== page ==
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Smithtown News

Answers to Your Questions on How to Vote in November


New Yorkers have three ways to vote in this year’s general election on Nov. 3.

Absentee ballots
This year, any voter may receive an absentee ballot if they are concerned about the spread of COVID-19 at polling places.

Voters may request absentee ballots from their county board of elections by mail, email, fax, telephone or by visiting.

Absentee ballot applications may be downloaded in English or in Spanish at A voter should complete the application and check "temporary illness or physical disability" for the reason, which would include concern about contracting the COVID-19 virus.| read more ››

VOTERS' GUIDE: General Election, November 3, 2020



Whether you're voting by mail, voting early, or voting on Election Day, read all about the candidates who are looking for your vote and where they stand on the issues. If you have questions about how to vote this year, read about the 3 ways you can vote.| read more ››

Nancy Goroff to Represent 1st Congressional District

Congressional candidate Nancy Goroff

Nancy Goroff is the best prepared and most knowledgeable newcomer at any level of Long Island politics in years.

The Stony Brook University chemistry professor is a scientist. And she’s running against an incumbent, Lee Zeldin, who twists himself like a strand of DNA trying to support a president who does not believe in science — to the detriment of the nation.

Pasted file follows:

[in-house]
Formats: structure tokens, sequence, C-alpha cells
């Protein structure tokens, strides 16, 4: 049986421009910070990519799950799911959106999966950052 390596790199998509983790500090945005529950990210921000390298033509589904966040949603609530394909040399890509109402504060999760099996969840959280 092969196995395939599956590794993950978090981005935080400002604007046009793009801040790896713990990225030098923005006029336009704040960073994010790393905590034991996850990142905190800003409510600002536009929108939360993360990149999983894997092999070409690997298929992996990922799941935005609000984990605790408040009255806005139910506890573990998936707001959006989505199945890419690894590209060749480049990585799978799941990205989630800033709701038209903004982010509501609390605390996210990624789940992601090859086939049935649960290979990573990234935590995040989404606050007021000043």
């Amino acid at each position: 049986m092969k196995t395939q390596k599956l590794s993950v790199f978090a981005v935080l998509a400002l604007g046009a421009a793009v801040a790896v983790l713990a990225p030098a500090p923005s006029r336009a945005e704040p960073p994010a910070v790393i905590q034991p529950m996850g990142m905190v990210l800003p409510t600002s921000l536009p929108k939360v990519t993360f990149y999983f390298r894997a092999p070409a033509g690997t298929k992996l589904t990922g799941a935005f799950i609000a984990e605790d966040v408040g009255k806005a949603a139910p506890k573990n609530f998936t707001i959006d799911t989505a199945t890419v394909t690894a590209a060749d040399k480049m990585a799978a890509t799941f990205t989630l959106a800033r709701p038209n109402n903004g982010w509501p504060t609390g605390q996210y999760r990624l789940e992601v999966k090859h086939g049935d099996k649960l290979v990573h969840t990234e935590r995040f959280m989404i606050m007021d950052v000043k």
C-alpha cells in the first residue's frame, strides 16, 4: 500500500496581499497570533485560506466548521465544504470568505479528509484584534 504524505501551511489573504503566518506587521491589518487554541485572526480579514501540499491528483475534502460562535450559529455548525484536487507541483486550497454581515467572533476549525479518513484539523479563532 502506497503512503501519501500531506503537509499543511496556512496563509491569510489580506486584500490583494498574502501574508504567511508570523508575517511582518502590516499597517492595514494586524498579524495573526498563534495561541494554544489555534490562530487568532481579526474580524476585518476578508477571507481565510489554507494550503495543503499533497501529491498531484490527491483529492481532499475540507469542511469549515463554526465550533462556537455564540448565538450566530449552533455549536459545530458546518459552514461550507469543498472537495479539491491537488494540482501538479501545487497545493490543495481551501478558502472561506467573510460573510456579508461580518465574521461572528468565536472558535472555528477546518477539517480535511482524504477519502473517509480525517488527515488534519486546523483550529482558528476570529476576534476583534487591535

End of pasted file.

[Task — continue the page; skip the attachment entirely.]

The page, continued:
Goroff, 52, a Democrat from Stony Brook who’s on leave from her job for this run, would bring a unique and badly needed analytic perspective to the House — and promises to serve as a resource for all members of Congress on matters of science. Her fact-based background would be particularly helpful in dealing with the COVID-19 crisis and other pandemics, and the development of a high-tech corridor centered at Brookhaven National Lab and Stony Brook University.

Goroff would be especially effective in the fight against climate change, one of the primary factors motivating her run. She understands that rising seas, coastal erosion and extreme storms threaten the Mastic-Shirley area, the East End, the Long Island coastline, and our very way of life. Her plan of attack has three planks — set ambitious targets, like being carbon-neutral in energy production by 2035; vigorously use existing technologies in renewable energy, clean vehicles and clean buildings to get there; and invest in research to develop the technologies of the future to be used in the United States and to be exported to other countries to help them improve their standards of living without emitting huge amounts of carbon. It’s a plan that makes sense.| read more ››